“The miracle of love comes to you in the presence of the un-interpreted moment. If you are mentally somewhere else, you miss real life.” —Byron Katie
“You have one year to live.”
For a good part of my life I have wondered, with a fair degree of anxiety, if someone, someday would utter these terrifying words to me. In my gloomy nightmare it’s been discovered that I have an incurable disease, and my life will soon be over.
Instant grief, fear of pain and suffering, incredible sadness all come rushing into my imagination as I create a scenario in my heart about my own death. Who will love my children the way I do? Will my husband find love again? How many dreams will I never see come true? What happens to me when I die?
When I blend these painful thoughts with our societal values to accomplish and succeed at life at any cost, it’s no wonder I experience stress and fear. I feel the cultural treadmill constantly pushing me forward toward something. How can I die without achieving the right career, the perfect relationship, money, and a mission in life that will define my purpose for being alive?
I’m not suggesting that we shouldn’t “do” things, have goals and live our dreams to the fullest. What I am wondering about is the other half of the formula; what we in the western world collectively condemn as frivolous and not productive. Being.
To me being-ness is about embracing the present, seeing others and myself in the context of who I am, not what I do. Holding the values of compassion and inclusion. Seeing as much value in dancing, painting or dangling my bare feet in a stream as I do in building a successful coaching practice. In essence, becoming attentive to the vibrancy and texture of every experience in which I find myself.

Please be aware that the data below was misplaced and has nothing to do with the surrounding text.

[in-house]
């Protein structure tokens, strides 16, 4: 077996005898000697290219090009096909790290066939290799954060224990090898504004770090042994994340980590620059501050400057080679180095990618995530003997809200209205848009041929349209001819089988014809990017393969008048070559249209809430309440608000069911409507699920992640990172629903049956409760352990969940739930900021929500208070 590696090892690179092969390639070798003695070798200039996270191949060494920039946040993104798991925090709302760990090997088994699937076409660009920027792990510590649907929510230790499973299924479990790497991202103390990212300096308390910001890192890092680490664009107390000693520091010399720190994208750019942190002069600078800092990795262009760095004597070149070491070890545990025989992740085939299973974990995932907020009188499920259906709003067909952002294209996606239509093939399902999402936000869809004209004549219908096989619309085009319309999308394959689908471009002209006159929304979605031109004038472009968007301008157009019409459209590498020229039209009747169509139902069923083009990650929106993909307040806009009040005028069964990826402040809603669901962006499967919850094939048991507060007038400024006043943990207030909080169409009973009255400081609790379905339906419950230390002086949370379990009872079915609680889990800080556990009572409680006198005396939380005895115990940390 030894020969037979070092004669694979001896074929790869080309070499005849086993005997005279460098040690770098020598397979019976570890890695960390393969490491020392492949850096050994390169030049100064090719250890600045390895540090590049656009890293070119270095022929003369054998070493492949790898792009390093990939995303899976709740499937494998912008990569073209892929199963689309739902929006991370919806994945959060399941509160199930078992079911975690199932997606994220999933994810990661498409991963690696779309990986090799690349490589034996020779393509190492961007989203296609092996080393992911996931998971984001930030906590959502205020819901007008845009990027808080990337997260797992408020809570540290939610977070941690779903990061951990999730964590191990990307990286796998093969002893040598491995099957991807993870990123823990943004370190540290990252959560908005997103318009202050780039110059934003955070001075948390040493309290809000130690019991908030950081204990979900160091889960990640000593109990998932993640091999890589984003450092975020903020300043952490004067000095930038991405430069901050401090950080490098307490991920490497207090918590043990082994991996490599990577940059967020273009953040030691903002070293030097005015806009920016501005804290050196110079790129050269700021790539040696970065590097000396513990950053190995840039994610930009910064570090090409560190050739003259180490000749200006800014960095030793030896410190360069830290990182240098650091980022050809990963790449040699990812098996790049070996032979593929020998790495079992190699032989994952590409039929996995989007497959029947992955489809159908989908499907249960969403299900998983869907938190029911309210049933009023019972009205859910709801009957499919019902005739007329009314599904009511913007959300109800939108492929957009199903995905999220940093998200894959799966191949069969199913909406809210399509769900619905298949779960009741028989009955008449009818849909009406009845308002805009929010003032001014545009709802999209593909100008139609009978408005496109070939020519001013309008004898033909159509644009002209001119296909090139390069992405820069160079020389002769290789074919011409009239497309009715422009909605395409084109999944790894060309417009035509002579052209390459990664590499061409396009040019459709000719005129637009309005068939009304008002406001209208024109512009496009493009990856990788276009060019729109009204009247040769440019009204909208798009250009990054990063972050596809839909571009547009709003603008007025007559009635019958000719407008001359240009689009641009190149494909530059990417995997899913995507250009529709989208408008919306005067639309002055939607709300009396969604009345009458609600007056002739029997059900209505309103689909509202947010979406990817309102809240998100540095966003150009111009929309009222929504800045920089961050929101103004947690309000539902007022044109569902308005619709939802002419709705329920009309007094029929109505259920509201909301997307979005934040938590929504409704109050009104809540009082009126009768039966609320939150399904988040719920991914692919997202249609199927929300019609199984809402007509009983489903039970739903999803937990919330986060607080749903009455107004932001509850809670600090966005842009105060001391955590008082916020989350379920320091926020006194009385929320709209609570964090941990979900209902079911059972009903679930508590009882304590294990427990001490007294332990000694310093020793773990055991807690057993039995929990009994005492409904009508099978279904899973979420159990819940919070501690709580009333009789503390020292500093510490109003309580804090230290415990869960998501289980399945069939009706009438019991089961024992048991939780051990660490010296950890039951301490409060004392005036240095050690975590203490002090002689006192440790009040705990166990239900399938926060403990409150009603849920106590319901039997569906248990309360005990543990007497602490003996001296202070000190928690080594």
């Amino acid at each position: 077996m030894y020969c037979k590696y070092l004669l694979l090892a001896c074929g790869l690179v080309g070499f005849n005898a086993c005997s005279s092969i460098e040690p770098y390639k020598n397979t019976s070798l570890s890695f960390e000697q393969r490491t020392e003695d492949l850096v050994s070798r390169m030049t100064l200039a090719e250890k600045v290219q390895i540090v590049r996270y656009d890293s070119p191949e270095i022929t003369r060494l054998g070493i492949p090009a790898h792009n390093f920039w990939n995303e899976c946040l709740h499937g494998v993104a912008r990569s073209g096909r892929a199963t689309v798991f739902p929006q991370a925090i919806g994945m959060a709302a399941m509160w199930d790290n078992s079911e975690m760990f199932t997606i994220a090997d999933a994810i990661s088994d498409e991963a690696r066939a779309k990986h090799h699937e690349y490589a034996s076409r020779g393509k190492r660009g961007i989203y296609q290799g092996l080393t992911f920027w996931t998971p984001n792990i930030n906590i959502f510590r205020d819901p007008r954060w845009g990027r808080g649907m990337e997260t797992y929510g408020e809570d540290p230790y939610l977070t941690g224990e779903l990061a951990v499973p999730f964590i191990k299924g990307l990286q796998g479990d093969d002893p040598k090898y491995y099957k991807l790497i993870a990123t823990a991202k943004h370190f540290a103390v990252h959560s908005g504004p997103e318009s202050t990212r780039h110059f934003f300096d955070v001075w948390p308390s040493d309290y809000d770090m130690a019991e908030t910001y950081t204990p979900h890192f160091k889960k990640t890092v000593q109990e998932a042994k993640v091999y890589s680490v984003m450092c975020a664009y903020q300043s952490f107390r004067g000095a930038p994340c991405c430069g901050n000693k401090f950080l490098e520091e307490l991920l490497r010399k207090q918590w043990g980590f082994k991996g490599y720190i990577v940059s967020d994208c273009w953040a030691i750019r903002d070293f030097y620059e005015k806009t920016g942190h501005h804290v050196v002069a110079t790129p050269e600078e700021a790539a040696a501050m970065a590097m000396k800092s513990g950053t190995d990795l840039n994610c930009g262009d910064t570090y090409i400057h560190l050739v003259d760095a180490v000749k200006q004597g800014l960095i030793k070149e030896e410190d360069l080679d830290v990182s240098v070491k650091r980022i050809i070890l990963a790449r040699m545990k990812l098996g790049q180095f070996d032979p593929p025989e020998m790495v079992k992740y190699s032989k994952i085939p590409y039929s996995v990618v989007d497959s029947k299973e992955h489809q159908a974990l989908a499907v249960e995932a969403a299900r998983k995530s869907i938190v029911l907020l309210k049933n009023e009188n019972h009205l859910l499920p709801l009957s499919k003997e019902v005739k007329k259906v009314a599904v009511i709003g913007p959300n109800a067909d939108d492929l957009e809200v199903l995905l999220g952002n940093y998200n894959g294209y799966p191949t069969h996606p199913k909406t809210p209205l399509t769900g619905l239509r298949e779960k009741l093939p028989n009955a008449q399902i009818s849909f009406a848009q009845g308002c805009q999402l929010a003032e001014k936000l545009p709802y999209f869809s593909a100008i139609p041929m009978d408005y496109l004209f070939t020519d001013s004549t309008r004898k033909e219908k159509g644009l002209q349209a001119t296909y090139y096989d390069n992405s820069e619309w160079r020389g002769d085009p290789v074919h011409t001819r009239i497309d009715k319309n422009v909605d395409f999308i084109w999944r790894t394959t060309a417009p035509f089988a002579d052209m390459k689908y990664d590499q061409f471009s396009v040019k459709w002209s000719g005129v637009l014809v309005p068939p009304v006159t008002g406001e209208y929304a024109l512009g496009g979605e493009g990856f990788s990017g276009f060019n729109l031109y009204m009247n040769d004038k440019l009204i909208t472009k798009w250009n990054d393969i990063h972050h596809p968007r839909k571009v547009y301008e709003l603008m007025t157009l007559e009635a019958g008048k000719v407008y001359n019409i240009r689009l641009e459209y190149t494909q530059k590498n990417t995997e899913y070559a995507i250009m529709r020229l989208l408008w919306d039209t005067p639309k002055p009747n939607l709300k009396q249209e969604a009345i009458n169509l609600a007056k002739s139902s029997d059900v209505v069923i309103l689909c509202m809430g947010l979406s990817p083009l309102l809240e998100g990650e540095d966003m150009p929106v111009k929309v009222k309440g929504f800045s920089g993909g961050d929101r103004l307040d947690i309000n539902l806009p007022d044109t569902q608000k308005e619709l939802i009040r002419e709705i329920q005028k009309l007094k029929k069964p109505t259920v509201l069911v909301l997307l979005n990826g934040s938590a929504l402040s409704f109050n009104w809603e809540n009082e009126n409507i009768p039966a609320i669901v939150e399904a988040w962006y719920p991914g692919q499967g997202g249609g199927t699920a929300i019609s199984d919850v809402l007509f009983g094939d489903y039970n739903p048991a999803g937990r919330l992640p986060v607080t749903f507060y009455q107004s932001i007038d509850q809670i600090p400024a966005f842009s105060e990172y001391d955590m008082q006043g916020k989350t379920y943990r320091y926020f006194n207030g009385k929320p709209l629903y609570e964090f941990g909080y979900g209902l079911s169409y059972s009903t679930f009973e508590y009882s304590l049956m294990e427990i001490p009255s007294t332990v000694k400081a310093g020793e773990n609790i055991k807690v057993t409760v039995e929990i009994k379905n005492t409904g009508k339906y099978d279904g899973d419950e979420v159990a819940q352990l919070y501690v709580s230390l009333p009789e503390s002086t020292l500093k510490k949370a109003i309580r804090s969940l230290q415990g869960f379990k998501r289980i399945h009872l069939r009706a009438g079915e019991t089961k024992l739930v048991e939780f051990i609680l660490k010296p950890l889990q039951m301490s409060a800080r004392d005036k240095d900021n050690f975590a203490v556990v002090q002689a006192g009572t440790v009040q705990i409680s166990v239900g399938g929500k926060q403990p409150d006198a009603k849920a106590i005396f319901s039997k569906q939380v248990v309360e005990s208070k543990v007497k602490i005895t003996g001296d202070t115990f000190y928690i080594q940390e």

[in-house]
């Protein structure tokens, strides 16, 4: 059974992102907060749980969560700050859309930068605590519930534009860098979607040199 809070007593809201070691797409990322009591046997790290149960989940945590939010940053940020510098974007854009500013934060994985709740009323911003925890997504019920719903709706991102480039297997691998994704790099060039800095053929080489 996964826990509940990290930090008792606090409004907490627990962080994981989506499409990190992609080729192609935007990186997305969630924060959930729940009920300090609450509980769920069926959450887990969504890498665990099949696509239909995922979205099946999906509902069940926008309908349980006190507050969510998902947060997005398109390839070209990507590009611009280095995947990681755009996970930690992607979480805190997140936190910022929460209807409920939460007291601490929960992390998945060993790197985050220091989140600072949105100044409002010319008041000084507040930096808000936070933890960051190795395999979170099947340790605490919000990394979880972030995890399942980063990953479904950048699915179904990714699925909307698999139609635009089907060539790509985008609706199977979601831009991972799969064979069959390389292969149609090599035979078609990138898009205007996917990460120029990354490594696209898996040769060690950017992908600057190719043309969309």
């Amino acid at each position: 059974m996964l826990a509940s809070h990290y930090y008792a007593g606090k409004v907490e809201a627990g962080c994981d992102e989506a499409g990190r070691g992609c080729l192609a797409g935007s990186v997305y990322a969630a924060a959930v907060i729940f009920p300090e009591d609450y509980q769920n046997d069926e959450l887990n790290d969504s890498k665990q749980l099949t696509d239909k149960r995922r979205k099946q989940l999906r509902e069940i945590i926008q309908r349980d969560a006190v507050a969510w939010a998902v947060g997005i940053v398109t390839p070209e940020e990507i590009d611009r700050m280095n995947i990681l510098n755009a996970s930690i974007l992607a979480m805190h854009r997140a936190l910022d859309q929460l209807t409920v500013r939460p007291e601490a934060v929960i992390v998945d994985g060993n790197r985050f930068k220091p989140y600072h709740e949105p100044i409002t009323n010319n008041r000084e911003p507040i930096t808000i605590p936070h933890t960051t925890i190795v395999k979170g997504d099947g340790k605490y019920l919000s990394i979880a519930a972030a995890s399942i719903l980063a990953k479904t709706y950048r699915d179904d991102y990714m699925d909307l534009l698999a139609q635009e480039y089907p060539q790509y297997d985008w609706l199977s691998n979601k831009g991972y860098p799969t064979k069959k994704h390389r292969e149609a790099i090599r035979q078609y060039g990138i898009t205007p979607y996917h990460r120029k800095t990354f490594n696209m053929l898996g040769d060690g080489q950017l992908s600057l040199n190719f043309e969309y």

When I spend energy resisting the inevitable natural outcome of life I rob myself of living. I’m the one proclaiming the end. Every time I leave the present moment and project myself into some glorious or uncertain future or relive my past with regret, I miss the possibility of truly being in my life right here, right now.
When I awoke from my nightmare, I realized why I named my coaching practice “Path of Purpose” and what a path of purpose truly is. It’s the path itself. It’s the process of life unfolding perfectly in every moment.
Said another way, it’s not where the path leads that’s so important. Instead, it’s the path itself that brings us the most joy and fulfillment.
As I continue to clarify the balance of my being and doing, my thoughts and feelings about life take on a whole new quality. My appreciation for life is expanding, and I’m learning to live with greater awareness, gratitude and fullness.
If I were suddenly faced with a life threatening illness, certainly I would be afraid and would not want to depart this life prematurely. That being said, having emerged from my gloomy nightmare, I’ve awakened to the inherent gift of life along the path of purpose. The gift is the path itself.
As long as I remain on the path, I know I’ll arrive at the end of my life without wondering if I have truly lived.
It’s your life…imagine the possibilities!